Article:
lithium chloride or calcium chloride. Some other examples are dry powders as used in pharmaceuticals, baked goods, and confectionery ingredients. Other materials include cardboard including cardboard boxes used as containers for stored goods.


IAQ:
Indoor air quality.


Impregnate:
A process by which one material is permeated by another substance or material.
Frequently, binders are also used to retain a material or substance in the impregnated material or substance.

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Ion-Exchange Resin:
Ion-exchange resins are reactive solids, which have the property of exchanging ions from both liquid and gaseous solutions. Properties include: complete insolubility in water and solvents to prevent imparting tastes, odors, or color to solutions being treated; high exchange capacity per volumetric unit; rapid and complete exchange with counter-ions; chemical stability to prevent degradation by oxidizing and reducing agents; resistance to osmotic shock to prevent breakdown. Ion-exchange resins have been used for years in industrial processes to remove selected gases from air streams. Seibu Giken is the first to apply ion-exchange resins to the removal of water vapor from air streams in place of a desiccant in an enthalpy exchange "Heat" wheel. Heat wheels are commonly used to treat ventilation air for buildings. The highly polarized water molecule acts like an ion and has a higher order of attraction to the resin as compared to gases with lower polarization or those that are non-ionized.


Lithium chloride:
White deliquescent crystals that are very soluble in water and alcohol. One of the most hygroscopic salts known. Low toxicity. Manufactured by the reaction of lithium ores with chlorides. With proper controls, lithium chloride is used as an absorption material for dehumidification of air.


Matrix:
A structure or configuration of a material which gives shape to the finished product
and in which another material or structure develops, takes shape, or is contained.

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Micron:
Unit of length. A micrometer is one millionth (10-6) of a meter or 10,000 Angstroms.


Moisture Removal Capacity:
A measure of the capacity of a dehumidifier expressed in Lbs./Hr of moisture removal. Symbol: MRC. Equation: MRC = (CFM * (60 min/hr / Vs) * (GPPin - GPPout)) / 7000 Grains/Lb. Where CFM is the volumetric rate of air expressed in Ft3/Minute, Vs is the specific volume of air expressed as Ft3/Lb and GPP is Grains of moisture per pound of dry air. GPPin - GPPout represents the grain "depression" or removal across the dehumidifier.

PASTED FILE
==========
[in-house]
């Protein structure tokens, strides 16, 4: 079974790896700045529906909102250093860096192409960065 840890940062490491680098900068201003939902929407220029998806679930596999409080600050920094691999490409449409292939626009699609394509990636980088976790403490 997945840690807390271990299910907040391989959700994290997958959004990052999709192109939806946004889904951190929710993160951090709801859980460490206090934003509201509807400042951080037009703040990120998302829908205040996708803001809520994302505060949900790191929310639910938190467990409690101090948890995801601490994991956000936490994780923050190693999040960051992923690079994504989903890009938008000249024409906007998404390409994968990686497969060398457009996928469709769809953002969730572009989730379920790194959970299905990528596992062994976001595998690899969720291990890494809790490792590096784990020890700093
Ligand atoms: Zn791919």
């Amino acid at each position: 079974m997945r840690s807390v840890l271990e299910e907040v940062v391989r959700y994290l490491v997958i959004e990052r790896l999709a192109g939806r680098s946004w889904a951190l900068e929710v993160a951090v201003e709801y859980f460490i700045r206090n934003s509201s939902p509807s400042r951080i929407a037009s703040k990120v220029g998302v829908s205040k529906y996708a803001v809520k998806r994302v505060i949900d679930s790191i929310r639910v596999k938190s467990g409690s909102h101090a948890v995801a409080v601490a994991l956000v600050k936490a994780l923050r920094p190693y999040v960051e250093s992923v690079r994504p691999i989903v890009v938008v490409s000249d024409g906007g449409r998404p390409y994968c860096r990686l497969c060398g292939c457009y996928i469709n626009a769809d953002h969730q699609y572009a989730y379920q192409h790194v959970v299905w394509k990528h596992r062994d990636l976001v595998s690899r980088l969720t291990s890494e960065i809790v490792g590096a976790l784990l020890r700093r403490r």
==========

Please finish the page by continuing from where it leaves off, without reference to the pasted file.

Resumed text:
Molecular Sieve:
A group of synthetic adsorptive desiccants that are crystalline aluminosilicate materials, chemically similar to a class of minerals known as zeolites. The outstanding characteristic of these materials is their ability to undergo dehydration with little or no change in crystal structure. The dehydrated crystals are interlaced with regularly spaced channels of molecular dimensions. Internal voids (cavities) comprise almost 50% of the total volume of the crystals. The empty cavities in activated "molecular sieve" crystals have a strong tendency to recapture the water molecules that have been driven off by the reactivation process. This adsorption tendency is so strong that if no water vapor is present they will accept most any vapor that can pass through its aperture (pore) into the cavity. Only molecules that are small enough to pass through the pores of the crystal can enter the cavities and be adsorbed or stored on the interior surface. This sieving or screening action, which makes it possible to separate smaller molecules from larger ones, is a most useful characteristic of molecular sieves. Pore sizes are determined by selection of appropriate cations that partially block the crystalline aperture of the molecular sieve. The remaining open "space" becomes the nominal pore diameter. Two types of molecular sieves are commercially available: Type A with pore diameters of 3, 4 and 5 Angstroms, Type X with pore diameters of 10 or 13 Angstroms. The internal cavity surface and volume determine the capacity of the molecular sieve. A molecular sieve can store or hold adsorbed moisture up to approximately 20 to 30% of its own weight. Above a threshold relative humidity (10 to 30 % varies by type), molecular sieves have a flat capacity profile (pounds of moisture adsorbed per pound of desiccant).